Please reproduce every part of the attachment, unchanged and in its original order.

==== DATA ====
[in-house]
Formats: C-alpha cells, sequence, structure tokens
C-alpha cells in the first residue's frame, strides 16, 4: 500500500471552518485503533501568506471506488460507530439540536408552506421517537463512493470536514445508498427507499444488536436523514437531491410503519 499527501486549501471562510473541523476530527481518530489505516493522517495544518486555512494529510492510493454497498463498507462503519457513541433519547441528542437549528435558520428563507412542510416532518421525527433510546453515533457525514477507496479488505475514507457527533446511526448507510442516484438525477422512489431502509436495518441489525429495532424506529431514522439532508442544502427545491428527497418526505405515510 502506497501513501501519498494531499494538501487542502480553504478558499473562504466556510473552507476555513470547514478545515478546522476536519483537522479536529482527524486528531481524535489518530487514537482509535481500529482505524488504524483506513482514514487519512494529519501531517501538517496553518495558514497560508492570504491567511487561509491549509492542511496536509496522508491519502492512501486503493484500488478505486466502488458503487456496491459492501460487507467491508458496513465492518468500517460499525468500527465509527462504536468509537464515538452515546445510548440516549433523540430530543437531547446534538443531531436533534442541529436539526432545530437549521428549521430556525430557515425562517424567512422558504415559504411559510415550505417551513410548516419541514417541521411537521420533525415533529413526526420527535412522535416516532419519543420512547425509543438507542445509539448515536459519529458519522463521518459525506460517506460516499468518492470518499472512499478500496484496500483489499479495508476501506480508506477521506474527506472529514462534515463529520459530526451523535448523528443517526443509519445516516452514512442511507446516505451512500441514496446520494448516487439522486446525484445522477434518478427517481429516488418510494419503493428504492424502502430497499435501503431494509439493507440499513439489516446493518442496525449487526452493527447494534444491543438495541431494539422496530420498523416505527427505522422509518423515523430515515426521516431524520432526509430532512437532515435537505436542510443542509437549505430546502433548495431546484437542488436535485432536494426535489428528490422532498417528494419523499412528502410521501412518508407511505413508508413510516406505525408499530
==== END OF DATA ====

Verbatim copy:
[in-house]
Formats: C-alpha cells, sequence, structure tokens
C-alpha cells in the first residue's frame, strides 16, 4: 500500500471552518485503533501568506471506488460507530439540536408552506421517537463512493470536514445508498427507499444488536436523514437531491410503519 499527501486549501471562510473541523476530527481518530489505516493522517495544518486555512494529510492510493454497498463498507462503519457513541433519547441528542437549528435558520428563507412542510416532518421525527433510546453515533457525514477507496479488505475514507457527533446511526448507510442516484438525477422512489431502509436495518441489525429495532424506529431514522439532508442544502427545491428527497418526505405515510 502506497501513501501519498494531499494538501487542502480553504478558499473562504466556510473552507476555513470547514478545515478546522476536519483537522479536529482527524486528531481524535489518530487514537482509535481500529482505524488504524483506513482514514487519512494529519501531517501538517496553518495558514497560508492570504491567511487561509491549509492542511496536509496522508491519502492512501486503493484500488478505486466502488458503487456496491459492501460487507467491508458496513465492518468500517460499525468500527465509527462504536468509537464515538452515546445510548440516549433523540430530543437531547446534538443531531436533534442541529436539526432545530437549521428549521430556525430557515425562517424567512422558504415559504411559510415550505417551513410548516419541514417541521411537521420533525415533529413526526420527535412522535416516532419519543420512547425509543438507542445509539448515536459519529458519522463521518459525506460517506460516499468518492470518499472512499478500496484496500483489499479495508476501506480508506477521506474527506472529514462534515463529520459530526451523535448523528443517526443509519445516516452514512442511507446516505451512500441514496446520494448516487439522486446525484445522477434518478427517481429516488418510494419503493428504492424502502430497499435501503431494509439493507440499513439489516446493518442496525449487526452493527447494534444491543438495541431494539422496530420498523416505527427505522422509518423515523430515515426521516431524520432526509430532512437532515435537505436542510443542509437549505430546502433548495431546484437542488436535485432536494426535489428528490422532498417528494419523499412528502410521501412518508407511505413508508413510516406505525408499530